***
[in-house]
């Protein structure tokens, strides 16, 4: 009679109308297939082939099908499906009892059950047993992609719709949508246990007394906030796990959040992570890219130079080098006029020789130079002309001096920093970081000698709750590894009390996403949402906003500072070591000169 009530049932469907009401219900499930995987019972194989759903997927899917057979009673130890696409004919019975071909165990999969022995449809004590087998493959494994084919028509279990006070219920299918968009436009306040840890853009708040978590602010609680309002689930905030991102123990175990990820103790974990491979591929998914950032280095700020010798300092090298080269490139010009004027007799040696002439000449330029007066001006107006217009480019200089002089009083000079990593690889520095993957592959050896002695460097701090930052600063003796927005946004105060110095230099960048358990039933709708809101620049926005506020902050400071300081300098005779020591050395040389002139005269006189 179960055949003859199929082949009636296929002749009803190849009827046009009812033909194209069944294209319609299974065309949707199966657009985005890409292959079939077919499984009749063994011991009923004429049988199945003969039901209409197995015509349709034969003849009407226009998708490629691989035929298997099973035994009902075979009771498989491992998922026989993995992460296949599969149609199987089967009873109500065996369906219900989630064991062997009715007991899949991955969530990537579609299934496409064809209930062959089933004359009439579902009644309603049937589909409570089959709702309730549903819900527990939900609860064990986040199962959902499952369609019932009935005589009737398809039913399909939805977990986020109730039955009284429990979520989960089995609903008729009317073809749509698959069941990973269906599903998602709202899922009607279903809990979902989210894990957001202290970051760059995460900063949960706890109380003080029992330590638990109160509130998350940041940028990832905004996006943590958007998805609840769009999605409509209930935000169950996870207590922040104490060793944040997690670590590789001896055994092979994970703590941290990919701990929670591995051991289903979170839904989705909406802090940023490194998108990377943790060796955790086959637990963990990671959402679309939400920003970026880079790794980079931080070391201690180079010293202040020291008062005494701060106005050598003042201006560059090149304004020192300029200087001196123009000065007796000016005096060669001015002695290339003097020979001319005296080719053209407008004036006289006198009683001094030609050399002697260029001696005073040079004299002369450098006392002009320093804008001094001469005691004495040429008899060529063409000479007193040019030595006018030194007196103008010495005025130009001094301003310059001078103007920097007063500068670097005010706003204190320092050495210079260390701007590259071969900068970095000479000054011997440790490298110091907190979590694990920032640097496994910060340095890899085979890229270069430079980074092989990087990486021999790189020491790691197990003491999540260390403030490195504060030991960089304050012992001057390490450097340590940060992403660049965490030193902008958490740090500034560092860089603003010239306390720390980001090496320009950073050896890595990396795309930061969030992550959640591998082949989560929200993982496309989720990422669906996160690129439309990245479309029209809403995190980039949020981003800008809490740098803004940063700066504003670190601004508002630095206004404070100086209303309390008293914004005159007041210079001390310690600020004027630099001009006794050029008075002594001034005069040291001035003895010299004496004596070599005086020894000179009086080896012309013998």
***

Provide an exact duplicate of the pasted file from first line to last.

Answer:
[in-house]
């Protein structure tokens, strides 16, 4: 009679109308297939082939099908499906009892059950047993992609719709949508246990007394906030796990959040992570890219130079080098006029020789130079002309001096920093970081000698709750590894009390996403949402906003500072070591000169 009530049932469907009401219900499930995987019972194989759903997927899917057979009673130890696409004919019975071909165990999969022995449809004590087998493959494994084919028509279990006070219920299918968009436009306040840890853009708040978590602010609680309002689930905030991102123990175990990820103790974990491979591929998914950032280095700020010798300092090298080269490139010009004027007799040696002439000449330029007066001006107006217009480019200089002089009083000079990593690889520095993957592959050896002695460097701090930052600063003796927005946004105060110095230099960048358990039933709708809101620049926005506020902050400071300081300098005779020591050395040389002139005269006189 179960055949003859199929082949009636296929002749009803190849009827046009009812033909194209069944294209319609299974065309949707199966657009985005890409292959079939077919499984009749063994011991009923004429049988199945003969039901209409197995015509349709034969003849009407226009998708490629691989035929298997099973035994009902075979009771498989491992998922026989993995992460296949599969149609199987089967009873109500065996369906219900989630064991062997009715007991899949991955969530990537579609299934496409064809209930062959089933004359009439579902009644309603049937589909409570089959709702309730549903819900527990939900609860064990986040199962959902499952369609019932009935005589009737398809039913399909939805977990986020109730039955009284429990979520989960089995609903008729009317073809749509698959069941990973269906599903998602709202899922009607279903809990979902989210894990957001202290970051760059995460900063949960706890109380003080029992330590638990109160509130998350940041940028990832905004996006943590958007998805609840769009999605409509209930935000169950996870207590922040104490060793944040997690670590590789001896055994092979994970703590941290990919701990929670591995051991289903979170839904989705909406802090940023490194998108990377943790060796955790086959637990963990990671959402679309939400920003970026880079790794980079931080070391201690180079010293202040020291008062005494701060106005050598003042201006560059090149304004020192300029200087001196123009000065007796000016005096060669001015002695290339003097020979001319005296080719053209407008004036006289006198009683001094030609050399002697260029001696005073040079004299002369450098006392002009320093804008001094001469005691004495040429008899060529063409000479007193040019030595006018030194007196103008010495005025130009001094301003310059001078103007920097007063500068670097005010706003204190320092050495210079260390701007590259071969900068970095000479000054011997440790490298110091907190979590694990920032640097496994910060340095890899085979890229270069430079980074092989990087990486021999790189020491790691197990003491999540260390403030490195504060030991960089304050012992001057390490450097340590940060992403660049965490030193902008958490740090500034560092860089603003010239306390720390980001090496320009950073050896890595990396795309930061969030992550959640591998082949989560929200993982496309989720990422669906996160690129439309990245479309029209809403995190980039949020981003800008809490740098803004940063700066504003670190601004508002630095206004404070100086209303309390008293914004005159007041210079001390310690600020004027630099001009006794050029008075002594001034005069040291001035003895010299004496004596070599005086020894000179009086080896012309013998």